The difficulty in diagnosis due to the wide variation in clinical effects can present a problem for the dental team. A false positive diagnosis, where management is initiated for a patient who has not had a stroke is better than a false negative where a patient who has suffered a stroke receives no treatment.

Stroke has the basic risk pattern of other ischaemic disease. Although simplified, it is useful to think of those at risk of a myocardial infarction as also at risk of a stroke. This includes:

  • Smoking

  • Obesity

  • Hypertension

  • Diabetes.

A previous stroke significantly increases the patient’s risk and a careful medical history should pick this up.


Dental treatment should be stopped immediately. Patients may show immediate weakness on one side of their body, most easily seen on the face by the dental surgeon. This is not to be confused with the temporary phenomenon of facial nerve paralysis after local anaesthetic injection. Patients may not be able to communicate.

In some cases, patients may be completely unable to speak; in others, patients may be able to speak but may be unable to recall certain words. In such situations, when talking, the patient may pause and be apparently searching for words. In more extreme cases, patients may lose consciousness and the airway must be maintained as a priority. Oxygen should be given via a face mask.

Prompt transfer to hospital is the key. Mortality and morbidity can be significantly reduced with immediate assessment and care in the form of a specialist stroke team.

Patients should be reassured and their condition should be explained. They will be very apprehensive and will benefit from a well-managed approach to their care. It should be emphasized that help will be sought very promptly.

The patient should be maintained in a comfortable position. If the blood pressure is raised and the patient is conscious, they should be maintained with the head slightly above the heart. The use of sedative agents is to be discouraged.

It is also vital to have members of the team to deal with any family members who may be present. The relatives will inevitably be concerned and may wish to be with the patient. It is important that, prior to them seeing the patient, they receive an explanation of what has occurred, as well as what to expect when they see their relative.

Transient ischaemic attack

Transient ischaemic attacks (TIAs) are self-limiting, temporary events caused by non-permanent interruption to the cerebral perfusion. TIAs may be an early warning of a full stroke.

TIAs normally last for between 2 and 10 minutes. They have been described as being as short as 10 seconds or as long as 1 hour.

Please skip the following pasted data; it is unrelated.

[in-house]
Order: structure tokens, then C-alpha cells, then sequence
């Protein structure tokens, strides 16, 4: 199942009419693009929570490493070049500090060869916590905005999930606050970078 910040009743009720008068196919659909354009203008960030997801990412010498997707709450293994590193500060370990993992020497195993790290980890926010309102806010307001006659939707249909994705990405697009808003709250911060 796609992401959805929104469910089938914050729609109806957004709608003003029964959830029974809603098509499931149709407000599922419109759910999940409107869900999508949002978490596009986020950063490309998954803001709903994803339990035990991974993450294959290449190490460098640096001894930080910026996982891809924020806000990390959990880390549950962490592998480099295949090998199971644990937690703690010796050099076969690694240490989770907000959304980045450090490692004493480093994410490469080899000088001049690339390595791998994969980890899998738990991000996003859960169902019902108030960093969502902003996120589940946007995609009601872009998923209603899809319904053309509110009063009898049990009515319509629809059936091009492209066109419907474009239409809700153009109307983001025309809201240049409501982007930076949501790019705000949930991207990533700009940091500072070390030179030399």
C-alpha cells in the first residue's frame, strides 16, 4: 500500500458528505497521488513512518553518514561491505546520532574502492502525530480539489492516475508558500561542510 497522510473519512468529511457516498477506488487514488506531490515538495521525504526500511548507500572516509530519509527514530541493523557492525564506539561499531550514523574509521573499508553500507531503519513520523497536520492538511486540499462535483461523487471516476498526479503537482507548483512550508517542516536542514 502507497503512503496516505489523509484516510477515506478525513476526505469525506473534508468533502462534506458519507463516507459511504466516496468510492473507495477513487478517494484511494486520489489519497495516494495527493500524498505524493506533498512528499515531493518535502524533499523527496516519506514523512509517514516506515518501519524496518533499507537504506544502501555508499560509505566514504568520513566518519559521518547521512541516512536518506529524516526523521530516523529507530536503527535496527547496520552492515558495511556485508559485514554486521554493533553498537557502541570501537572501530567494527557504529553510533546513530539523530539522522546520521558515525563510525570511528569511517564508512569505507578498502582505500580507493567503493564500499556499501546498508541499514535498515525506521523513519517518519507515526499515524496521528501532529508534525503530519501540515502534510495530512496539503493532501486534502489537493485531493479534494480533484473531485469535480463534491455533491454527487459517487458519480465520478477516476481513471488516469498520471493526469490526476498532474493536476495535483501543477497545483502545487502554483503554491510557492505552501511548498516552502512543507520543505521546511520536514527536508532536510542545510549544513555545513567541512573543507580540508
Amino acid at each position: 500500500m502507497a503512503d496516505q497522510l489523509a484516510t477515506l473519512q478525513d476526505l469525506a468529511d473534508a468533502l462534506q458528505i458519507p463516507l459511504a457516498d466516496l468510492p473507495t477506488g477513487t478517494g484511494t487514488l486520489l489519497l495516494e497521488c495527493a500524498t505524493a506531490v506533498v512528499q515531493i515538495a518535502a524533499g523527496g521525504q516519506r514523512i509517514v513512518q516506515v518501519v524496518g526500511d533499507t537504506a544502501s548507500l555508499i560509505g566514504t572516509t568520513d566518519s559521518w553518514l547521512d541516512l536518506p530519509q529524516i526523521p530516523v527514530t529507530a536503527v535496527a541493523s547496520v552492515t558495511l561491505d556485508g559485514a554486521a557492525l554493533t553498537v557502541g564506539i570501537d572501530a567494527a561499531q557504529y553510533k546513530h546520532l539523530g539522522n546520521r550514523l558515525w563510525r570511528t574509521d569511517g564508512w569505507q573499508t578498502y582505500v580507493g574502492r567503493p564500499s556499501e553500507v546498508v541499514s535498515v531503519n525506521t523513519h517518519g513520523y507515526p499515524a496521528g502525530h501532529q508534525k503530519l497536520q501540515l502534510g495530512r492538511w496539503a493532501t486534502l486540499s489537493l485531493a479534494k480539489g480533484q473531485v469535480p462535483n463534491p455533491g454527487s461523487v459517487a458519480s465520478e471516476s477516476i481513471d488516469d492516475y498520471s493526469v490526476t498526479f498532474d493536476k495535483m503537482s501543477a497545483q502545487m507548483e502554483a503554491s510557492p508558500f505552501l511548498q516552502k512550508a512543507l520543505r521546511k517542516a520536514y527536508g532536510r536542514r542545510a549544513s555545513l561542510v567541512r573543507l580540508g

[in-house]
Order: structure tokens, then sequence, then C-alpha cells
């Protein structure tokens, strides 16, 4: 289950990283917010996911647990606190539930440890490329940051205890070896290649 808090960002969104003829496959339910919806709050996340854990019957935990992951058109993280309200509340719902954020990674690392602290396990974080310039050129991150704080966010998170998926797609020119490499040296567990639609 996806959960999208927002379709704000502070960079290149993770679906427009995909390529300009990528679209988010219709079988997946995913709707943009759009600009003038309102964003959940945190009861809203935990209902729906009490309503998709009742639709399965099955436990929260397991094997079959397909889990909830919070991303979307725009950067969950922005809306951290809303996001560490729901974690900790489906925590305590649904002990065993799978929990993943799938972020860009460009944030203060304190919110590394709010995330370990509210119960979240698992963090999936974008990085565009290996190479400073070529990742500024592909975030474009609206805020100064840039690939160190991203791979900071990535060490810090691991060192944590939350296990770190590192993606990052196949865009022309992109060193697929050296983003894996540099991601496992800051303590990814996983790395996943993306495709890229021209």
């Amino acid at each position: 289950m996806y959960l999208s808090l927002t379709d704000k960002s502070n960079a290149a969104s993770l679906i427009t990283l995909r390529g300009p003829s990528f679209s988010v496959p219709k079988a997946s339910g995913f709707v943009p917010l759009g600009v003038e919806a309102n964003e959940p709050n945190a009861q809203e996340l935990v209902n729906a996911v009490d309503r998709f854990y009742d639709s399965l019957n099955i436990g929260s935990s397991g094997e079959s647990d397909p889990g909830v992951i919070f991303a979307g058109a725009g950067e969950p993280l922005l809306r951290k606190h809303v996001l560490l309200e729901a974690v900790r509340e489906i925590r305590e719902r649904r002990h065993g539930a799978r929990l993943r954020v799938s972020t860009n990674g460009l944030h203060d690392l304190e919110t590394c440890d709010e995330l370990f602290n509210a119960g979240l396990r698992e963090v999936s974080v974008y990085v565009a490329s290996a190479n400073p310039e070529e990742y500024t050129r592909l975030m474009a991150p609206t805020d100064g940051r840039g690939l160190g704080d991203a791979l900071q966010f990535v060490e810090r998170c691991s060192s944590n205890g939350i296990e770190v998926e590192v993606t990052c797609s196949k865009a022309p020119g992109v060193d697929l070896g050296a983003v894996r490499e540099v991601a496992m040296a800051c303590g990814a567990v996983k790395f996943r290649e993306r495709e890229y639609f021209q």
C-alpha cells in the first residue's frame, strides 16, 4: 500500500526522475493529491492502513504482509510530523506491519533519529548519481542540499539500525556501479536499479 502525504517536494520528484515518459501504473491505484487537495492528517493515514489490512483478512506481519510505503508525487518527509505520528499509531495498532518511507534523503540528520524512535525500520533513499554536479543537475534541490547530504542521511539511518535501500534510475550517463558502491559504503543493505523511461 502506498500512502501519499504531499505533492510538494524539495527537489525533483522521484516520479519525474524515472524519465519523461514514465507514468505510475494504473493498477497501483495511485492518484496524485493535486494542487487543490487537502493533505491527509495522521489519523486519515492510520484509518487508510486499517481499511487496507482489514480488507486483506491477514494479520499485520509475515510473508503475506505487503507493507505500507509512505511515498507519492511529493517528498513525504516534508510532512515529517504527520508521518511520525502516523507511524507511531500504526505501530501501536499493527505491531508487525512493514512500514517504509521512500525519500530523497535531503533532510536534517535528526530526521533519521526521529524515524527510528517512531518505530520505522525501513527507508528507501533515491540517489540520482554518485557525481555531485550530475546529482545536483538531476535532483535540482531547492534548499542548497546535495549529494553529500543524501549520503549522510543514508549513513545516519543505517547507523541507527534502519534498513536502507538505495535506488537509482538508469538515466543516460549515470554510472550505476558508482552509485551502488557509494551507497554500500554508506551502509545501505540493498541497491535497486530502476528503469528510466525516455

• Can be difficult to diagnosis

  • Clinical signs depend on area of the brain affected

  • Transient numbness or weakness of the legs or arms

    • may be described as ‘pins and needles’

  • Transient monocular blindness

    • black or grey shadow spreading and receding over all or part of the visual field of one eye

  • Consciousness often unimpared

  • Thought processes slowed.

Immediate management

  • Stop treatment

  • Establish level of consciousness

  • Maintain airway if necessary

  • High-flow oxygen via face mask

  • Reassure patient

  • Monitor patient

  • Arrange for transfer to hospital.


Other CNS emergencies.

Risk factors

  • As for a cerebrovascular accident (CVA)

  • Patient who has regular TIAs.

Diagnosis in the dental surgery

As with a CVA, the diagnosis of a TIA can be extremely difficult. It can also be difficult to distinguish between a CVA and a TIA.

In the case of a TIA, if the patient gives a history of having such episodes, the effects that the episodes have had on the patient can give a good guide, as the symptoms in a particular patient tend to be consistent.

If any of the symptoms described above are present, then the emergency medical services should be called. In patients who have no previous history of a CVA or TIA, a first TIA may be a warning sign of a CVA, particularly if it lasts for more than an hour.


The management of the TIA is essentially the same as for a CVA. Even if the patient has a regular history of TIAs, it is wise to seek emergency medical help. If, after assessment, it is decided that hospitalization is not required, the patient should not drive home, and should be accompanied by a responsible adult.